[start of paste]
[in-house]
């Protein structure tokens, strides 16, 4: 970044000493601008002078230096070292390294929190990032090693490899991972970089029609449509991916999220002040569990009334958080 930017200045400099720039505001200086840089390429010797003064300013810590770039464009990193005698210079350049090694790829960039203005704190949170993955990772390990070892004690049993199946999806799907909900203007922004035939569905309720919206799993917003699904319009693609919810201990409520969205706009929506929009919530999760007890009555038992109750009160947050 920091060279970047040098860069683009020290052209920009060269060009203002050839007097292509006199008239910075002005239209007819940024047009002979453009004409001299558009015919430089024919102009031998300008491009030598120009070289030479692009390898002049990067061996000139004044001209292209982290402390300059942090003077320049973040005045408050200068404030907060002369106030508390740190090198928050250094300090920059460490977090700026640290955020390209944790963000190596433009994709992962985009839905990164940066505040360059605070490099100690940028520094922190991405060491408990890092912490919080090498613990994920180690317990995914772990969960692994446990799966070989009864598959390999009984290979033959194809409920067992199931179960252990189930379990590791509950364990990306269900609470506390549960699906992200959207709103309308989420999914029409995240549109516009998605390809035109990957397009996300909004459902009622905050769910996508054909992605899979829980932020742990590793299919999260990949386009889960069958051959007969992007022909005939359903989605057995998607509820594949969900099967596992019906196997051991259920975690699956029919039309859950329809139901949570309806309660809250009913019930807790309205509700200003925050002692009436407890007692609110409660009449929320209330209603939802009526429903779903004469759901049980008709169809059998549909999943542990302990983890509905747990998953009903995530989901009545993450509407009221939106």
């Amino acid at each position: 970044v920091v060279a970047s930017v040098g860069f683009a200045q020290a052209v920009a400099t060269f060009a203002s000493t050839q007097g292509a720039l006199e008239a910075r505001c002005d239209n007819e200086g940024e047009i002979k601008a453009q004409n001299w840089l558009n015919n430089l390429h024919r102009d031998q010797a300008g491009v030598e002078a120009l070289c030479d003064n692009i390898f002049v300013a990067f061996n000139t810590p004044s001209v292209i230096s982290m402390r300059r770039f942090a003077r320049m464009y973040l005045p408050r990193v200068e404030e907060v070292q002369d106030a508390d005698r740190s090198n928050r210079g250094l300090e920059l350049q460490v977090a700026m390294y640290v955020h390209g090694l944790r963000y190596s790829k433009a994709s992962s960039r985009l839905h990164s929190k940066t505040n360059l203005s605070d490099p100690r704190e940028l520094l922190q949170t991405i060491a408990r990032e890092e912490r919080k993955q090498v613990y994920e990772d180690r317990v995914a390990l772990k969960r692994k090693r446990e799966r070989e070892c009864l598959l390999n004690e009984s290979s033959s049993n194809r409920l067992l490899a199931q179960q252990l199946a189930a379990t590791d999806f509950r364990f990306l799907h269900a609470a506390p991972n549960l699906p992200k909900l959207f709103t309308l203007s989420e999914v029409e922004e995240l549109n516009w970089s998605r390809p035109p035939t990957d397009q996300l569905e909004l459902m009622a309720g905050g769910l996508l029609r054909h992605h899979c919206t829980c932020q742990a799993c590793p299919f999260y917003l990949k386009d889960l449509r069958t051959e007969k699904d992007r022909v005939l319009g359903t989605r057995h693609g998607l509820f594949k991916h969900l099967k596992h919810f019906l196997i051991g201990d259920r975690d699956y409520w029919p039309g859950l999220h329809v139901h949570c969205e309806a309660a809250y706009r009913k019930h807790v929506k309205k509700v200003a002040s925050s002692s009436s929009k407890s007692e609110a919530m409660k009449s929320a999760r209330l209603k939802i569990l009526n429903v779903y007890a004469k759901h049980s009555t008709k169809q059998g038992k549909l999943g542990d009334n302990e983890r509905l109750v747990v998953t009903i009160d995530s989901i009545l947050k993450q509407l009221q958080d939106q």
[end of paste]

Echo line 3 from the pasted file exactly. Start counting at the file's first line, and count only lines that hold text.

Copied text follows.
């Amino acid at each position: 970044v920091v060279a970047s930017v040098g860069f683009a200045q020290a052209v920009a400099t060269f060009a203002s000493t050839q007097g292509a720039l006199e008239a910075r505001c002005d239209n007819e200086g940024e047009i002979k601008a453009q004409n001299w840089l558009n015919n430089l390429h024919r102009d031998q010797a300008g491009v030598e002078a120009l070289c030479d003064n692009i390898f002049v300013a990067f061996n000139t810590p004044s001209v292209i230096s982290m402390r300059r770039f942090a003077r320049m464009y973040l005045p408050r990193v200068e404030e907060v070292q002369d106030a508390d005698r740190s090198n928050r210079g250094l300090e920059l350049q460490v977090a700026m390294y640290v955020h390209g090694l944790r963000y190596s790829k433009a994709s992962s960039r985009l839905h990164s929190k940066t505040n360059l203005s605070d490099p100690r704190e940028l520094l922190q949170t991405i060491a408990r990032e890092e912490r919080k993955q090498v613990y994920e990772d180690r317990v995914a390990l772990k969960r692994k090693r446990e799966r070989e070892c009864l598959l390999n004690e009984s290979s033959s049993n194809r409920l067992l490899a199931q179960q252990l199946a189930a379990t590791d999806f509950r364990f990306l799907h269900a609470a506390p991972n549960l699906p992200k909900l959207f709103t309308l203007s989420e999914v029409e922004e995240l549109n516009w970089s998605r390809p035109p035939t990957d397009q996300l569905e909004l459902m009622a309720g905050g769910l996508l029609r054909h992605h899979c919206t829980c932020q742990a799993c590793p299919f999260y917003l990949k386009d889960l449509r069958t051959e007969k699904d992007r022909v005939l319009g359903t989605r057995h693609g998607l509820f594949k991916h969900l099967k596992h919810f019906l196997i051991g201990d259920r975690d699956y409520w029919p039309g859950l999220h329809v139901h949570c969205e309806a309660a809250y706009r009913k019930h807790v929506k309205k509700v200003a002040s925050s002692s009436s929009k407890s007692e609110a919530m409660k009449s929320a999760r209330l209603k939802i569990l009526n429903v779903y007890a004469k759901h049980s009555t008709k169809q059998g038992k549909l999943g542990d009334n302990e983890r509905l109750v747990v998953t009903i009160d995530s989901i009545l947050k993450q509407l009221q958080d939106q």